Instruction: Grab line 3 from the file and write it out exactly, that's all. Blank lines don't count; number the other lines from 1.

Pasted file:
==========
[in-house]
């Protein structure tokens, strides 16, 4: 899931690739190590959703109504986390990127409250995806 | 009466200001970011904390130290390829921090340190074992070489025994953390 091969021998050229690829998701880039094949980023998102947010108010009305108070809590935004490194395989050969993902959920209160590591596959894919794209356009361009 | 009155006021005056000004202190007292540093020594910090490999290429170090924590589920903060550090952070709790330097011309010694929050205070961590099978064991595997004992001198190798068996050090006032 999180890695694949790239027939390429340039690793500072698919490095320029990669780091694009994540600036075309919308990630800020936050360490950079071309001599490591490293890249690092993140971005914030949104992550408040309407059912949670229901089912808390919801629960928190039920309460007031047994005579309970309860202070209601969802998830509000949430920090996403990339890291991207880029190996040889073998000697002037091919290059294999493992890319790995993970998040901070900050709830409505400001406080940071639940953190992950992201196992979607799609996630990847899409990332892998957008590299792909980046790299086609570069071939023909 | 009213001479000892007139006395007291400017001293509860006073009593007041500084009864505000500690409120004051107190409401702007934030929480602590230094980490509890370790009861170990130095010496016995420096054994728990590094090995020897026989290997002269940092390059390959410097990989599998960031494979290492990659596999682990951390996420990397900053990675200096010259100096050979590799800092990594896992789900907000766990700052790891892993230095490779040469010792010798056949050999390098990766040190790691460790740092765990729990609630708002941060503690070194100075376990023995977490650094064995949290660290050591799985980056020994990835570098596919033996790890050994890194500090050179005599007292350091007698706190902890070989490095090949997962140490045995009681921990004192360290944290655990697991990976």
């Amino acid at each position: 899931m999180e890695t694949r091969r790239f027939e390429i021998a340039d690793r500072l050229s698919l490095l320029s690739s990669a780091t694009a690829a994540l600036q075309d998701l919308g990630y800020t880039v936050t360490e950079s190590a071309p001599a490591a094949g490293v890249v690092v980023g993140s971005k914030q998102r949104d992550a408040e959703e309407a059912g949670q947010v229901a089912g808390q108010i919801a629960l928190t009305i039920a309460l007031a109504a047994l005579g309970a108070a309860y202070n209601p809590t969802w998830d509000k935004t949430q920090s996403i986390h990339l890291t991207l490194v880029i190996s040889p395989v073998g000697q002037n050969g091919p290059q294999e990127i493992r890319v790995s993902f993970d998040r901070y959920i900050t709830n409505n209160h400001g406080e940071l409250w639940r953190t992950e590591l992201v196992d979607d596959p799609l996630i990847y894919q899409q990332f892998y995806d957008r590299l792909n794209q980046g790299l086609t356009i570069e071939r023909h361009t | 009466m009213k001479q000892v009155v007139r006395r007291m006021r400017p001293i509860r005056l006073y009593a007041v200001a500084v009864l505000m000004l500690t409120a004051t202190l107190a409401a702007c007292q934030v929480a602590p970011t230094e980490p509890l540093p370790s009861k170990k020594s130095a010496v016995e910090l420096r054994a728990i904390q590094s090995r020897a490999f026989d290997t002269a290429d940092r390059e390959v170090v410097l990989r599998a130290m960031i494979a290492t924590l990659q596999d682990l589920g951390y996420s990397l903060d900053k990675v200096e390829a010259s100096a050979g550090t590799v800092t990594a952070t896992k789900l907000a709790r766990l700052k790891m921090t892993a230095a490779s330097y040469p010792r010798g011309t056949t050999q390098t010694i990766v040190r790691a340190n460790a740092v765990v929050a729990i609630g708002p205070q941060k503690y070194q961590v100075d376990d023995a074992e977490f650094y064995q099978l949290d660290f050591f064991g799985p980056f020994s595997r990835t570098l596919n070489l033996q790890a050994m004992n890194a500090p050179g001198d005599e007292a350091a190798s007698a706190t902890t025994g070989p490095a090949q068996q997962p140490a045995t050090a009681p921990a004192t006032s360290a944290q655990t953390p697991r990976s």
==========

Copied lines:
């Amino acid at each position: 899931m999180e890695t694949r091969r790239f027939e390429i021998a340039d690793r500072l050229s698919l490095l320029s690739s990669a780091t694009a690829a994540l600036q075309d998701l919308g990630y800020t880039v936050t360490e950079s190590a071309p001599a490591a094949g490293v890249v690092v980023g993140s971005k914030q998102r949104d992550a408040e959703e309407a059912g949670q947010v229901a089912g808390q108010i919801a629960l928190t009305i039920a309460l007031a109504a047994l005579g309970a108070a309860y202070n209601p809590t969802w998830d509000k935004t949430q920090s996403i986390h990339l890291t991207l490194v880029i190996s040889p395989v073998g000697q002037n050969g091919p290059q294999e990127i493992r890319v790995s993902f993970d998040r901070y959920i900050t709830n409505n209160h400001g406080e940071l409250w639940r953190t992950e590591l992201v196992d979607d596959p799609l996630i990847y894919q899409q990332f892998y995806d957008r590299l792909n794209q980046g790299l086609t356009i570069e071939r023909h361009t | 009466m009213k001479q000892v009155v007139r006395r007291m006021r400017p001293i509860r005056l006073y009593a007041v200001a500084v009864l505000m000004l500690t409120a004051t202190l107190a409401a702007c007292q934030v929480a602590p970011t230094e980490p509890l540093p370790s009861k170990k020594s130095a010496v016995e910090l420096r054994a728990i904390q590094s090995r020897a490999f026989d290997t002269a290429d940092r390059e390959v170090v410097l990989r599998a130290m960031i494979a290492t924590l990659q596999d682990l589920g951390y996420s990397l903060d900053k990675v200096e390829a010259s100096a050979g550090t590799v800092t990594a952070t896992k789900l907000a709790r766990l700052k790891m921090t892993a230095a490779s330097y040469p010792r010798g011309t056949t050999q390098t010694i990766v040190r790691a340190n460790a740092v765990v929050a729990i609630g708002p205070q941060k503690y070194q961590v100075d376990d023995a074992e977490f650094y064995q099978l949290d660290f050591f064991g799985p980056f020994s595997r990835t570098l596919n070489l033996q790890a050994m004992n890194a500090p050179g001198d005599e007292a350091a190798s007698a706190t902890t025994g070989p490095a090949q068996q997962p140490a045995t050090a009681p921990a004192t006032s360290a944290q655990t953390p697991r990976s």